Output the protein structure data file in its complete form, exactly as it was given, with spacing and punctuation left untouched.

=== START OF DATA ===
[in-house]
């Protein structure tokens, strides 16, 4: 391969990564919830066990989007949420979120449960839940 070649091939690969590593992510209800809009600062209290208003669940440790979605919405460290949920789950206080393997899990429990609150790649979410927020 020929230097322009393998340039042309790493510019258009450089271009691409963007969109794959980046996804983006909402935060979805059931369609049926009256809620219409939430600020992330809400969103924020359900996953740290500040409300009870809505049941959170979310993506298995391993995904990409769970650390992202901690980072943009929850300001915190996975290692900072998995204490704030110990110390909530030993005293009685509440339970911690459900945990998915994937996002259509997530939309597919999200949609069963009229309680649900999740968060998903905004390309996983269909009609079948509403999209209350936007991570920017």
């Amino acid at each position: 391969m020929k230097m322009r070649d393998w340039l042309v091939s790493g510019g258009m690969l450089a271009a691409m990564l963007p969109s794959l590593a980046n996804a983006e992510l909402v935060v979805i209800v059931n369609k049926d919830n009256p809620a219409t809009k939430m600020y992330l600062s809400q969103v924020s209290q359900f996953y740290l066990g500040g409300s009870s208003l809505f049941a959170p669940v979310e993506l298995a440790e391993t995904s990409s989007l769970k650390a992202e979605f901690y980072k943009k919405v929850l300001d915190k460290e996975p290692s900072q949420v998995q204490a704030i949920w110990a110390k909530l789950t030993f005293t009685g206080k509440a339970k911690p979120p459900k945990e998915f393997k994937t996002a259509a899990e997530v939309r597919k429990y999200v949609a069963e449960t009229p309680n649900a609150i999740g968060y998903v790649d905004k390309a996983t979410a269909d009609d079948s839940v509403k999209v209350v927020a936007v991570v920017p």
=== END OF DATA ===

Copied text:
[in-house]
């Protein structure tokens, strides 16, 4: 391969990564919830066990989007949420979120449960839940 070649091939690969590593992510209800809009600062209290208003669940440790979605919405460290949920789950206080393997899990429990609150790649979410927020 020929230097322009393998340039042309790493510019258009450089271009691409963007969109794959980046996804983006909402935060979805059931369609049926009256809620219409939430600020992330809400969103924020359900996953740290500040409300009870809505049941959170979310993506298995391993995904990409769970650390992202901690980072943009929850300001915190996975290692900072998995204490704030110990110390909530030993005293009685509440339970911690459900945990998915994937996002259509997530939309597919999200949609069963009229309680649900999740968060998903905004390309996983269909009609079948509403999209209350936007991570920017």
């Amino acid at each position: 391969m020929k230097m322009r070649d393998w340039l042309v091939s790493g510019g258009m690969l450089a271009a691409m990564l963007p969109s794959l590593a980046n996804a983006e992510l909402v935060v979805i209800v059931n369609k049926d919830n009256p809620a219409t809009k939430m600020y992330l600062s809400q969103v924020s209290q359900f996953y740290l066990g500040g409300s009870s208003l809505f049941a959170p669940v979310e993506l298995a440790e391993t995904s990409s989007l769970k650390a992202e979605f901690y980072k943009k919405v929850l300001d915190k460290e996975p290692s900072q949420v998995q204490a704030i949920w110990a110390k909530l789950t030993f005293t009685g206080k509440a339970k911690p979120p459900k945990e998915f393997k994937t996002a259509a899990e997530v939309r597919k429990y999200v949609a069963e449960t009229p309680n649900a609150i999740g968060y998903v790649d905004k390309a996983t979410a269909d009609d079948s839940v509403k999209v209350v927020a936007v991570v920017p």